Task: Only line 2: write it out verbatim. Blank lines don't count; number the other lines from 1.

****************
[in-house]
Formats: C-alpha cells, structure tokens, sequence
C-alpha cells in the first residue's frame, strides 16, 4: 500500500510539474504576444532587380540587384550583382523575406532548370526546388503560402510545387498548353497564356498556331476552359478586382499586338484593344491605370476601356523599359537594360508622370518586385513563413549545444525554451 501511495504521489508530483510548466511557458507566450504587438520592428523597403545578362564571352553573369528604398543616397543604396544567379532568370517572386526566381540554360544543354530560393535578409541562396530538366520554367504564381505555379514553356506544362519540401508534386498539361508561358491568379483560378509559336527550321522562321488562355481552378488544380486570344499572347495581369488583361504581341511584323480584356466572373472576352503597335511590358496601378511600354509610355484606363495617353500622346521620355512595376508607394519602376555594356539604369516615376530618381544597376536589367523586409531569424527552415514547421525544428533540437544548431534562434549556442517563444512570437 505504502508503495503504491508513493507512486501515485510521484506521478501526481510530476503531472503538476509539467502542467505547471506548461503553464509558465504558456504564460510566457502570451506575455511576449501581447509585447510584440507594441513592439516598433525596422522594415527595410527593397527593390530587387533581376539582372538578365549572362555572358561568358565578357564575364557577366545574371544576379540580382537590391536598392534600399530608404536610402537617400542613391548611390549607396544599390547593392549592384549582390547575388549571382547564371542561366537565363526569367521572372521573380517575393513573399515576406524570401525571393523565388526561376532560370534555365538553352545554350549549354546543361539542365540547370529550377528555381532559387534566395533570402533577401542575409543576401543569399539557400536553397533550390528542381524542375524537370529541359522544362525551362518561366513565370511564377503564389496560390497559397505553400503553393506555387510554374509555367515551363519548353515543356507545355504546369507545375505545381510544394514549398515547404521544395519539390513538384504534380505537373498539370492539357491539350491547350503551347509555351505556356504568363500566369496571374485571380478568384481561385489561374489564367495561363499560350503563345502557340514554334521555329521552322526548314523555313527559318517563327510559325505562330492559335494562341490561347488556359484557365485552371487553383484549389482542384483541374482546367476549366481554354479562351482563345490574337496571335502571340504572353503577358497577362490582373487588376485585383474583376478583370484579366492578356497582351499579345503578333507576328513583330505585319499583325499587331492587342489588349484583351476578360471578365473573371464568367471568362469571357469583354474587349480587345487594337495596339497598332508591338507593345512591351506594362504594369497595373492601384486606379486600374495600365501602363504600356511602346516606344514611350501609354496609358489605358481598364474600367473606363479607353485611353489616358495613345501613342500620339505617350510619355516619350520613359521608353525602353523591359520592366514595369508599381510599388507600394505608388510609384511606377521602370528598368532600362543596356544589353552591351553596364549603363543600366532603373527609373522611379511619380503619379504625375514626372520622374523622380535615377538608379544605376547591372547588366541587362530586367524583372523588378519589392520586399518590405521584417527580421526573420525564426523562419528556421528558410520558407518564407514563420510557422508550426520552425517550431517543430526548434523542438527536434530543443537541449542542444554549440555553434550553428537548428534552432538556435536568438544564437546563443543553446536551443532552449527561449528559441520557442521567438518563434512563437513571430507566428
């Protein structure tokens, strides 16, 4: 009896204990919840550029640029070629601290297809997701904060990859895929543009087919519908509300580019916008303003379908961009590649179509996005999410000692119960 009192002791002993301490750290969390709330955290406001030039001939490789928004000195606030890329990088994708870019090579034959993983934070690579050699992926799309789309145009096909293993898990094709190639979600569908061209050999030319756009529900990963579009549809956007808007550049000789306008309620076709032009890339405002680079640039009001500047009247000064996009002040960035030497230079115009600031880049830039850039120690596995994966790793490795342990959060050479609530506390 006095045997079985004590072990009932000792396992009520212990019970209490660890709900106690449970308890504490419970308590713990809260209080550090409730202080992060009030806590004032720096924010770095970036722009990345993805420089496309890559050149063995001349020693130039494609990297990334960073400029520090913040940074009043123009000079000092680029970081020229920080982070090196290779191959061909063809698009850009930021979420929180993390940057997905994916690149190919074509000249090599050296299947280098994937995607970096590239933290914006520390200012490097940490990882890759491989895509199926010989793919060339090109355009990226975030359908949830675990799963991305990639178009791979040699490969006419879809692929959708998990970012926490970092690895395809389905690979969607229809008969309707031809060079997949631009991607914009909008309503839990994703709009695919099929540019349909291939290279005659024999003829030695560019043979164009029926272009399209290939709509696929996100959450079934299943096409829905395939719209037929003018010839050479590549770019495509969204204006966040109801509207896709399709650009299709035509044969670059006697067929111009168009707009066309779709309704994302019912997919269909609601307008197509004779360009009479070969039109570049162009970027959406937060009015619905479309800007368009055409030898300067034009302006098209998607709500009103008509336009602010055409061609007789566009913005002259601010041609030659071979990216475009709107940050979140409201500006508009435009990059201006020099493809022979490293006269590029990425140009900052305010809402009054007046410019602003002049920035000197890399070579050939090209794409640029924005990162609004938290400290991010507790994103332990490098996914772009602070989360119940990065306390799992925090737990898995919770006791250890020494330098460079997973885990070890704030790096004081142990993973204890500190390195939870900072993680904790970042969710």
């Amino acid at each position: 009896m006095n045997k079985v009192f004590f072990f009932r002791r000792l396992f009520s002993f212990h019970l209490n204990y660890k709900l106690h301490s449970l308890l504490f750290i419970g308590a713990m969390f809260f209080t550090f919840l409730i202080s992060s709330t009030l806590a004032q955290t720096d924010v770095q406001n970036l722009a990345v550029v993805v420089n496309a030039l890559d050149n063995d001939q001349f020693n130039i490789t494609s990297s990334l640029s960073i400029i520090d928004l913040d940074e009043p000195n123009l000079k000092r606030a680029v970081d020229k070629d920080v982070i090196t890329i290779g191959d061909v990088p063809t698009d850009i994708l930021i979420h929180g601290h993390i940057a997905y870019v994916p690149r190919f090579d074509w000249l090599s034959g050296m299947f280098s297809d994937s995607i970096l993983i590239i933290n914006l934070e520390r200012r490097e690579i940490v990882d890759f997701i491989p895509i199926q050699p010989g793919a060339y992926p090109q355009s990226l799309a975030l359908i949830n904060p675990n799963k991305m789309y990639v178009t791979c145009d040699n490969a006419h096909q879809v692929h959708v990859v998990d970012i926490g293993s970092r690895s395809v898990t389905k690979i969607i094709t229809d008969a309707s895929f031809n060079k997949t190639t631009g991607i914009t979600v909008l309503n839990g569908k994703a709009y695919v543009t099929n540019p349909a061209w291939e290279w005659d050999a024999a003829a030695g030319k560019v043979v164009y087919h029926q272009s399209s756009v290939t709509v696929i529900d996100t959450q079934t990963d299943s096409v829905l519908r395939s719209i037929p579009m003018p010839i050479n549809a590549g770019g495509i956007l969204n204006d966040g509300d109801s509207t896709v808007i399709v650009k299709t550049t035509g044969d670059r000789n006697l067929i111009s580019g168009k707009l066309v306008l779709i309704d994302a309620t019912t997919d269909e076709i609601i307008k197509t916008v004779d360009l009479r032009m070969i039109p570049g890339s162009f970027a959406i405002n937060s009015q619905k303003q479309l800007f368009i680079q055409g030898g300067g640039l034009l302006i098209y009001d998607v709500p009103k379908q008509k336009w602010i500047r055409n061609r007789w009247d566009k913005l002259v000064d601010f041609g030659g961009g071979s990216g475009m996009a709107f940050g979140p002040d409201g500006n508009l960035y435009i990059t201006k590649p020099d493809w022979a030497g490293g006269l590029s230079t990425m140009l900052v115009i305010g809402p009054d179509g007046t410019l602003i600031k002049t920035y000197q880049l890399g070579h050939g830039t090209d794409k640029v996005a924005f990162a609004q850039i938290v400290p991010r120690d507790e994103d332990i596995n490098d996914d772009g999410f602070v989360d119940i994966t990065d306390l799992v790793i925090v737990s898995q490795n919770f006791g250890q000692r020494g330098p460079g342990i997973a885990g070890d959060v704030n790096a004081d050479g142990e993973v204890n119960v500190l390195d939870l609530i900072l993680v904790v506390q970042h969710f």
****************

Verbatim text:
Formats: C-alpha cells, structure tokens, sequence